Phadia’s F232 test is used to detect blood levels of the IgE (antibodies) for ovalbumin, the most abundant component in egg whites. The test is often ordered in combination with the F1 test, which combines several other egg white components. The interpretation chart accompanying the result expresses the probability of an allergic reaction to egg whites, but not necessarily the severity of the reaction. Case history (age, symptoms, relation to meals, etc.) and clinical examination by the physician are essential for a reliable interpretation of the results.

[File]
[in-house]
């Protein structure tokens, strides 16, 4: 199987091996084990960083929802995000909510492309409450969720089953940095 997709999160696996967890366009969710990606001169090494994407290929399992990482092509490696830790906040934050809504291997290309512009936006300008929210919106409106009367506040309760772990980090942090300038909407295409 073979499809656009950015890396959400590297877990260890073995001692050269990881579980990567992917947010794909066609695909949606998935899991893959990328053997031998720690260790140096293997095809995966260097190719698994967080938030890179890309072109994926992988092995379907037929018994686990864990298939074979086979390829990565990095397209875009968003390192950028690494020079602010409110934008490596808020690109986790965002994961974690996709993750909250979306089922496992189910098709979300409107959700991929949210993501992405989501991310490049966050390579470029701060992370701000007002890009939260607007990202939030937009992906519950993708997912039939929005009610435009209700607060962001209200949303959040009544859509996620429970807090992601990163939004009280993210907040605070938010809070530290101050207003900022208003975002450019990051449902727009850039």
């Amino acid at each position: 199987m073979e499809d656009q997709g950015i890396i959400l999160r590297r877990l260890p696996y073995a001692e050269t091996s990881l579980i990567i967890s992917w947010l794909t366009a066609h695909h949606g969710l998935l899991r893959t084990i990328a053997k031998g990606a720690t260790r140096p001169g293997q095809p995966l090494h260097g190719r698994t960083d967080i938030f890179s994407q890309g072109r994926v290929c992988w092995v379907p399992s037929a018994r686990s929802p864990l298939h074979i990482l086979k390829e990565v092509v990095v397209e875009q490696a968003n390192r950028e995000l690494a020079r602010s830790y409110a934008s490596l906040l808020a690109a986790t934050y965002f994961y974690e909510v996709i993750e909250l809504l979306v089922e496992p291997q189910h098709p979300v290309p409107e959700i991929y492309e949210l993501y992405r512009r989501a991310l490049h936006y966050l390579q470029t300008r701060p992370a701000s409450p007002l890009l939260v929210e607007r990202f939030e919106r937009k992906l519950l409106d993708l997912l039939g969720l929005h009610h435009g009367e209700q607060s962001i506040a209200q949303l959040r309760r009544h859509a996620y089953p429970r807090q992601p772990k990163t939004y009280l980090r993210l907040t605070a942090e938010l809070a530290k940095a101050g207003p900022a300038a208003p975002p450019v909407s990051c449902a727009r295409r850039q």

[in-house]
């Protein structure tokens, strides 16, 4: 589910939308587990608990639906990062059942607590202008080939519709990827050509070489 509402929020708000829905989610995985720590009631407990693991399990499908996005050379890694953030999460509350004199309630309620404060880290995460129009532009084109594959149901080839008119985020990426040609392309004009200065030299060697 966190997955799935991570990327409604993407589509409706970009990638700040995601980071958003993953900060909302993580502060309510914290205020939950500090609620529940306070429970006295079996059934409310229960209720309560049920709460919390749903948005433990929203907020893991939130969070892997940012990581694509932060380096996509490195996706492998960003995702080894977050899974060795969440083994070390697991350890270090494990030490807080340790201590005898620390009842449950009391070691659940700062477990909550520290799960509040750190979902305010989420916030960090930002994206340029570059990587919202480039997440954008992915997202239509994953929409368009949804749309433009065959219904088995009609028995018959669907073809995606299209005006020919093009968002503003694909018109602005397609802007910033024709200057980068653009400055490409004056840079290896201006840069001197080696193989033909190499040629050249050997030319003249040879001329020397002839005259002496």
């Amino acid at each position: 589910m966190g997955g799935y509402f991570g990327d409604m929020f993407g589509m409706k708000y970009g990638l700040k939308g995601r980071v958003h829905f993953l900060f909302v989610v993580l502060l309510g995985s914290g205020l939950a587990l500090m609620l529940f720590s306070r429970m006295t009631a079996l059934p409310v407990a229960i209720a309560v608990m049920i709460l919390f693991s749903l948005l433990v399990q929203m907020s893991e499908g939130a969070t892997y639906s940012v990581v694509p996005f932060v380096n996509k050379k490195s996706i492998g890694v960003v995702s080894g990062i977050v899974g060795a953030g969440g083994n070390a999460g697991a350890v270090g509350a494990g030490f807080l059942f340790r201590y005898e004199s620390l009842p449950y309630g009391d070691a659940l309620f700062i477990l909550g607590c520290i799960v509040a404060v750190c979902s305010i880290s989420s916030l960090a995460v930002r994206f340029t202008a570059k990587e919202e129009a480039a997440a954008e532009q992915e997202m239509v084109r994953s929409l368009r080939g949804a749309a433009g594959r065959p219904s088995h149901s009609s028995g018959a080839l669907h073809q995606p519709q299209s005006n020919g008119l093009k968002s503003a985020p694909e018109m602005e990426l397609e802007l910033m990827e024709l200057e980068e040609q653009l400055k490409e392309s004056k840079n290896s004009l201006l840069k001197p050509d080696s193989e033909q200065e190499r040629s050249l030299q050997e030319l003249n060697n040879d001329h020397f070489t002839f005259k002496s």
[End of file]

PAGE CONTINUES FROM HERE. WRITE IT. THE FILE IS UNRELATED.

An anti-ovalbumin IgE result below 0.35 kilounits per litre (< 0.35 kU/L) indicates that egg whites are probably not responsible for the symptoms observed, but it DOES NOT COMPLETELY RULE OUT THIS POSSIBILITY. Ovalbumin is a protein that is sensitive to cooking. Someone who is allergic only to ovalbumin but not to other components of egg whites, such as ovomucoid, may have an allergy to raw or slightly cooked eggs and certain vaccines, but not to thoroughly cooked eggs. The double-blind oral food challenge remains the definitive technique for confirming the presence or absence of a food allergy.